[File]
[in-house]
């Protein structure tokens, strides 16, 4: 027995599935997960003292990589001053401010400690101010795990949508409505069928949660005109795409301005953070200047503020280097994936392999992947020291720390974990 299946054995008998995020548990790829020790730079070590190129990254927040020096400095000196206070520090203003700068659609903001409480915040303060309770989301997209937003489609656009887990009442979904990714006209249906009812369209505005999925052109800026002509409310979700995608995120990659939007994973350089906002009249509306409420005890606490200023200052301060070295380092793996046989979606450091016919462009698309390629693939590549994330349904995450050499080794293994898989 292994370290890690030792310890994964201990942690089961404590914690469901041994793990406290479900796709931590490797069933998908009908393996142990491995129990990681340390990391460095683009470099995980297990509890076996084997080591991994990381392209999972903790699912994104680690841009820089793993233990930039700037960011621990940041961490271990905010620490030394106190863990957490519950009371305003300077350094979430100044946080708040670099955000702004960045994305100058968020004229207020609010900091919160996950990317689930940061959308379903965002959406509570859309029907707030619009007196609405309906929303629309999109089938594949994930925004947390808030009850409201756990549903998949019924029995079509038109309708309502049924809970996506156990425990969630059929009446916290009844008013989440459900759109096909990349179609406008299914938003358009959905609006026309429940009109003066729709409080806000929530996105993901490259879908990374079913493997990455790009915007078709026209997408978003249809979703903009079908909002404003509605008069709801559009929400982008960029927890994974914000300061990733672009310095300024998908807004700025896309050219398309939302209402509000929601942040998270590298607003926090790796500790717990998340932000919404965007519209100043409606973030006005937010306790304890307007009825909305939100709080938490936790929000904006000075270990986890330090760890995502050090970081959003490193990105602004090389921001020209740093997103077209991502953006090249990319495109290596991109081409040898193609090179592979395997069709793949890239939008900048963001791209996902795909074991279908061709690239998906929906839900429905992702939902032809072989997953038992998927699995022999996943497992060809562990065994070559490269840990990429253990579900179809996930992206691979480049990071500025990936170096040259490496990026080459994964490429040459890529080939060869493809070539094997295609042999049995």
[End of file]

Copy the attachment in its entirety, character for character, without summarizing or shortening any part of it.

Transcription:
[in-house]
């Protein structure tokens, strides 16, 4: 027995599935997960003292990589001053401010400690101010795990949508409505069928949660005109795409301005953070200047503020280097994936392999992947020291720390974990 299946054995008998995020548990790829020790730079070590190129990254927040020096400095000196206070520090203003700068659609903001409480915040303060309770989301997209937003489609656009887990009442979904990714006209249906009812369209505005999925052109800026002509409310979700995608995120990659939007994973350089906002009249509306409420005890606490200023200052301060070295380092793996046989979606450091016919462009698309390629693939590549994330349904995450050499080794293994898989 292994370290890690030792310890994964201990942690089961404590914690469901041994793990406290479900796709931590490797069933998908009908393996142990491995129990990681340390990391460095683009470099995980297990509890076996084997080591991994990381392209999972903790699912994104680690841009820089793993233990930039700037960011621990940041961490271990905010620490030394106190863990957490519950009371305003300077350094979430100044946080708040670099955000702004960045994305100058968020004229207020609010900091919160996950990317689930940061959308379903965002959406509570859309029907707030619009007196609405309906929303629309999109089938594949994930925004947390808030009850409201756990549903998949019924029995079509038109309708309502049924809970996506156990425990969630059929009446916290009844008013989440459900759109096909990349179609406008299914938003358009959905609006026309429940009109003066729709409080806000929530996105993901490259879908990374079913493997990455790009915007078709026209997408978003249809979703903009079908909002404003509605008069709801559009929400982008960029927890994974914000300061990733672009310095300024998908807004700025896309050219398309939302209402509000929601942040998270590298607003926090790796500790717990998340932000919404965007519209100043409606973030006005937010306790304890307007009825909305939100709080938490936790929000904006000075270990986890330090760890995502050090970081959003490193990105602004090389921001020209740093997103077209991502953006090249990319495109290596991109081409040898193609090179592979395997069709793949890239939008900048963001791209996902795909074991279908061709690239998906929906839900429905992702939902032809072989997953038992998927699995022999996943497992060809562990065994070559490269840990990429253990579900179809996930992206691979480049990071500025990936170096040259490496990026080459994964490429040459890529080939060869493809070539094997295609042999049995």